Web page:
'Good-looking' and 'influential' are not synonyms

How will women be remembered in history?

Clearly it depends on whom you ask.

Esquire magazine identified the 75 greatest women of all time a couple of years ago. The headline popped up in one of my Google searches Monday afternoon and I was intrigued.

I suppose I should not have expected too much after reading the blurb that accompanied the list: “Politicians, pop stars, Native American guides: A definitive list of the women who have shaped the world. Well, inasmuch as definitive can be completely arbitrary.”

The blurb really should have read “Pop stars, pop stars and more pop stars. They’re good-looking and we’re running photos with this list!”

Or — “By arbitrary, we mean based on looks.”

A full third of the women most responsible for shaping history, you might be surprised to learn, are actresses. Esquire’s favorite leading ladies range from three-time Oscar winner Meryl Streep to Racquel Welch.

Almost a quarter of them — 18 — are singers. And perhaps because the architects of the list are writers, fellow practitioners of the craft were relatively well-represented, filling eight of the 32 remaining slots. I question the choice to include Judy Blume over, say, Jane Austen or Toni Morrison or one of the Brontë sisters or — well, I could go on, but you get the idea.

The most impressive of the women fall under a loose category I’ve dubbed “political.” The dozen women grouped as such range from Joan of Arc to Madeline Albright.

Three athletes, two journalists, an inventor and a miscellaneous half a dozen women (from Sacajawea to Julia Child) round out the list.

Thoroughly disgusted, I went back to Google to look for something a little more encouraging to ponder during Women’s History Month. I found plenty.

Instead of including 18 singers, the magazine could have listed the 18 women who have won Pulitzer Prizes for writing.

The 25 movie stars — along with Jessica Rabbit, Cheryl Tiegs and a few others — could have been nixed to clear 48 slots for women who have won a Nobel Prize. Make that 47. Esquire had enough sense to include Marie Curie on its list.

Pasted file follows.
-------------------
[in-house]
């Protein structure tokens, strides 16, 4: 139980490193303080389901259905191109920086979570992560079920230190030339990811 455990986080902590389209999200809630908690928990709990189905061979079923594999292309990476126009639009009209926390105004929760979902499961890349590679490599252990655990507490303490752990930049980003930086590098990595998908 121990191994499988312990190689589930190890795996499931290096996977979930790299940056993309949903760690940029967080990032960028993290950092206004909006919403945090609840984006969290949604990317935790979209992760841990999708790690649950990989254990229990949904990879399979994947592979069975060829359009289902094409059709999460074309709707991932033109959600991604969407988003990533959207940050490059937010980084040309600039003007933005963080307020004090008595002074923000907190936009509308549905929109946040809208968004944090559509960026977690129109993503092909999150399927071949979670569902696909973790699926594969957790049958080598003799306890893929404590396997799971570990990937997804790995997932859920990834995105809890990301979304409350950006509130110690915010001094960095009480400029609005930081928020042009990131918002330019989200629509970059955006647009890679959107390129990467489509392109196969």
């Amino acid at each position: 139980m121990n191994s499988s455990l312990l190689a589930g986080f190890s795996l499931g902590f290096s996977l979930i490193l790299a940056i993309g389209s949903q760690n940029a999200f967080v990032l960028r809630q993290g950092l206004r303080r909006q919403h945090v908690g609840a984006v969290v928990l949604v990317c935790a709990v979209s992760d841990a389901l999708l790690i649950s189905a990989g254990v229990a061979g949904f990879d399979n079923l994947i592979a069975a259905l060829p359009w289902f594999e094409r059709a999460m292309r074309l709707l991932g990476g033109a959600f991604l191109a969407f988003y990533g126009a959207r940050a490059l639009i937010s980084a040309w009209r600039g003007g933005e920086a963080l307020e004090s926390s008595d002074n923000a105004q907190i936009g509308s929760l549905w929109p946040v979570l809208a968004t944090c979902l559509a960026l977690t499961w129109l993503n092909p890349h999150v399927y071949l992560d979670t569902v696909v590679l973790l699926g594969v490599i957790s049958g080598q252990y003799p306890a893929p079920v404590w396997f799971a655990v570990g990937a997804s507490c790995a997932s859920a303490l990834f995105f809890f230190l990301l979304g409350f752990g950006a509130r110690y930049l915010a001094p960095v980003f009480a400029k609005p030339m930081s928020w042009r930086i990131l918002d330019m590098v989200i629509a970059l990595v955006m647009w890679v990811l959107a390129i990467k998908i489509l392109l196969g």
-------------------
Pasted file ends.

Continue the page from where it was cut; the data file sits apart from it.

I think Amelia Earhart might have been a better choice than Joan Rivers, and Sandra Day O’Connor clearly overrules the Dallas Cowboy Cheerleaders when it comes to shaping history.

There are so many amazing examples of accomplished women that Marie Claire magazine was able to find 50 by looking at just one year, 2017. Its list looks far different than Esquire’s.

The women highlighted here have much more varied occupations. They are U.S. senators, astronauts, Marines, federal judges, pilots, professional hockey players, neurosurgeons, governors, directors, prime ministers, sports broadcasters, motorcycle racers, teachers and journalists.

They’ve been nominated for Oscar, Grammy, Emmy and Tony awards — and received quite a few as well.

There are Hollywood types on the list, of course, but the criteria is accomplishment rather than appearance. Kim Basinger (so beautiful, Esquire opined) is out and Jodie Whittaker — the first woman to play The Doctor in 55 years of “Doctor Who” — is in. So is Joi McMillon, the first Black woman nominated for a film-editing Oscar for “Moonlight.” And Lena Waithe, the first Black woman to win a comedy-writing Emmy for “Master of None.”

Unlike Esquire’s list, Marie Claire’s is worth reading.

I’m flabbergasted that a magazine — even one for men — in this day and age would compile photos of females whose primary attribute, in many cases, is sex appeal and dare to present it as a list of historically significant women.

Women’s History Month seems like the ideal time for the folks there to do a little more homework.

— Pamela Lannom is on vacation this week. The column was first published March 1, 2018.

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Pamela Lannom is editor of The Hinsdalean